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Ousted Liberian Speaker Fights Removal

Ousted Liberian House Speaker Edwin Snowe is fighting back, saying he remains in charge after being dismissed for ignoring rules and meddling in foreign diplomacy. Snowe said opponents did not follow proper guidelines when they voted him out. A spokesman for Snowe says the speaker plans to take legal action against his accusers. Kari Barber reports from our West Africa bureau in Dakar.

Edwin Snowe was removed as Liberia's house speaker Thursday by a majority vote during a meeting in a suburb of Liberia's capital.

Parliament members cited Snowe's meeting with Taiwanese officials last year, which they say threatened to undermine Liberia's relationship with China. They also said Snowe had broken travel rules and was unfit to be speaker.

Snowe has refused the dismissal and called for an investigation saying the vote should have taken place in the house of representatives building.

Those who voted him out say the parliament building is under repair, which is why they had to meet in another location.

He also says he suspects members accepted bribes and believes President Ellen Johson-Sirleaf, with whom he has had numerous disputes, is behind his ousting.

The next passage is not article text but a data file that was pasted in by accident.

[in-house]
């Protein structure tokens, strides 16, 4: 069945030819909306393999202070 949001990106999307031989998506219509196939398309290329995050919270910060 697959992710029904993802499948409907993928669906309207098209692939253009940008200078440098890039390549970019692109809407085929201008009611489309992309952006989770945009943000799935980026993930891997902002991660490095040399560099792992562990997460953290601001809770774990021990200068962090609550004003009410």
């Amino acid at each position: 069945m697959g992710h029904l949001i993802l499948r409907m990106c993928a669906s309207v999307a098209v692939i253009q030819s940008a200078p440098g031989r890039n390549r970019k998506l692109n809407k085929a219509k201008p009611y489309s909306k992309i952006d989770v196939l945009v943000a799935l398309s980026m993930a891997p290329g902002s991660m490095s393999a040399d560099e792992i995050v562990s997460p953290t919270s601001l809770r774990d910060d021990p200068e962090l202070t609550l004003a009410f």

Director of press for the house, James Jensen, says Snowe is preparing to take his complaints to the Supreme Court next week.

"He will take this issue to the Supreme Court, and I am sure some legal minds in our country are now preparing legal documents to file that process," he said.

Jensen says he thinks opponents held the meeting away from the capital, because they were trying to make it more difficult for members who might support Snowe to attend.

Journalist and political analyst David Targbe says if the controversy drags on for long, it could stall the country's recovery after decades of civil war.

"This will be a serious problem of the government and this will also interfere with the regular functions of the legislature because there are a lot of things that the legislature has to do, most especially in the second year of the government," he said.

Snowe was a close ally of ex-President Charles Taylor who is in The Hague awaiting trial for charges of war crimes.